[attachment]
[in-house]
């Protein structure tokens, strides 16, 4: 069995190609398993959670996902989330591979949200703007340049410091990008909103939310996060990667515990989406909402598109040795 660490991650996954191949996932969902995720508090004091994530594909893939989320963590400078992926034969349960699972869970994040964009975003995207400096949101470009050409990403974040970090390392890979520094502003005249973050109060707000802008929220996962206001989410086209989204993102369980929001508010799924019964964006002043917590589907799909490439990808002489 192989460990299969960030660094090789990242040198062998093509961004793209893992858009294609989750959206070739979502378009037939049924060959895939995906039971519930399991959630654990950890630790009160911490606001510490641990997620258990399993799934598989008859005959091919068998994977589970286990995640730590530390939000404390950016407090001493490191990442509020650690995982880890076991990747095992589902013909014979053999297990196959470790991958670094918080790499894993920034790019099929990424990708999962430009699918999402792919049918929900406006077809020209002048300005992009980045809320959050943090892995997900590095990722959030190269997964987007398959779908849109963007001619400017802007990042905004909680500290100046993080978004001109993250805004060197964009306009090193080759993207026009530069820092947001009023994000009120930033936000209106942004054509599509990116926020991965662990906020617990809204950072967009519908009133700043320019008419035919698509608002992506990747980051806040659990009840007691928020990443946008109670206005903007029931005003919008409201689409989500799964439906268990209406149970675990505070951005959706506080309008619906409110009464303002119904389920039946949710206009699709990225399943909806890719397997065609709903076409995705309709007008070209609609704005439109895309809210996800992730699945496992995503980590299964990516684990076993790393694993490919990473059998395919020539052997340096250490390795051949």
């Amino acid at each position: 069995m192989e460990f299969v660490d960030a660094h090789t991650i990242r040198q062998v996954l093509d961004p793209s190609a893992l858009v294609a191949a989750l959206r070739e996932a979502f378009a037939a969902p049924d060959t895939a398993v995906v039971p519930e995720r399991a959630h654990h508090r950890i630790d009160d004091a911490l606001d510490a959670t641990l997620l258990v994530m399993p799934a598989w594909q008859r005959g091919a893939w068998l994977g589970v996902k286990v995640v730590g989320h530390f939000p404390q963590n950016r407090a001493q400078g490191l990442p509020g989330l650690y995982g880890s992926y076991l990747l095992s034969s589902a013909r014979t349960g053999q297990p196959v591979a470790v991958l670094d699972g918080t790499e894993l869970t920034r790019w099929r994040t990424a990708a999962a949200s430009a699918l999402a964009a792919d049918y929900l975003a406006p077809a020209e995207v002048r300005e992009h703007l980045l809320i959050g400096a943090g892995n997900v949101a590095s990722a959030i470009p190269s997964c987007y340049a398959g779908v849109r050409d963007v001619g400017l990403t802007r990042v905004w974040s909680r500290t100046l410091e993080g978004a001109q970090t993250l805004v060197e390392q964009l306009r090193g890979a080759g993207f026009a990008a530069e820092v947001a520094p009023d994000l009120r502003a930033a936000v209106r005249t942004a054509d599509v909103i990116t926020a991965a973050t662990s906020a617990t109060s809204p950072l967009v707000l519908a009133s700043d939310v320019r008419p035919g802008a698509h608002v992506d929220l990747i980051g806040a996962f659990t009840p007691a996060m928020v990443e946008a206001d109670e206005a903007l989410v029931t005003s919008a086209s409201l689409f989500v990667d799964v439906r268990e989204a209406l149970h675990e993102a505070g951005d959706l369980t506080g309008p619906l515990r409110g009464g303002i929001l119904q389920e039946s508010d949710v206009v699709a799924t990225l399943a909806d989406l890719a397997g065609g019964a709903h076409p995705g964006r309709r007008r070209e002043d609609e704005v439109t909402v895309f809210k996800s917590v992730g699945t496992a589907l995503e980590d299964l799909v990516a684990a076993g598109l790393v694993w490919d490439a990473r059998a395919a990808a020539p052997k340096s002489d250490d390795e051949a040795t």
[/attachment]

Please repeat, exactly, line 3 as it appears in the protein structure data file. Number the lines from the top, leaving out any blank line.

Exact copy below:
């Amino acid at each position: 069995m192989e460990f299969v660490d960030a660094h090789t991650i990242r040198q062998v996954l093509d961004p793209s190609a893992l858009v294609a191949a989750l959206r070739e996932a979502f378009a037939a969902p049924d060959t895939a398993v995906v039971p519930e995720r399991a959630h654990h508090r950890i630790d009160d004091a911490l606001d510490a959670t641990l997620l258990v994530m399993p799934a598989w594909q008859r005959g091919a893939w068998l994977g589970v996902k286990v995640v730590g989320h530390f939000p404390q963590n950016r407090a001493q400078g490191l990442p509020g989330l650690y995982g880890s992926y076991l990747l095992s034969s589902a013909r014979t349960g053999q297990p196959v591979a470790v991958l670094d699972g918080t790499e894993l869970t920034r790019w099929r994040t990424a990708a999962a949200s430009a699918l999402a964009a792919d049918y929900l975003a406006p077809a020209e995207v002048r300005e992009h703007l980045l809320i959050g400096a943090g892995n997900v949101a590095s990722a959030i470009p190269s997964c987007y340049a398959g779908v849109r050409d963007v001619g400017l990403t802007r990042v905004w974040s909680r500290t100046l410091e993080g978004a001109q970090t993250l805004v060197e390392q964009l306009r090193g890979a080759g993207f026009a990008a530069e820092v947001a520094p009023d994000l009120r502003a930033a936000v209106r005249t942004a054509d599509v909103i990116t926020a991965a973050t662990s906020a617990t109060s809204p950072l967009v707000l519908a009133s700043d939310v320019r008419p035919g802008a698509h608002v992506d929220l990747i980051g806040a996962f659990t009840p007691a996060m928020v990443e946008a206001d109670e206005a903007l989410v029931t005003s919008a086209s409201l689409f989500v990667d799964v439906r268990e989204a209406l149970h675990e993102a505070g951005d959706l369980t506080g309008p619906l515990r409110g009464g303002i929001l119904q389920e039946s508010d949710v206009v699709a799924t990225l399943a909806d989406l890719a397997g065609g019964a709903h076409p995705g964006r309709r007008r070209e002043d609609e704005v439109t909402v895309f809210k996800s917590v992730g699945t496992a589907l995503e980590d299964l799909v990516a684990a076993g598109l790393v694993w490919d490439a990473r059998a395919a990808a020539p052997k340096s002489d250490d390795e051949a040795t």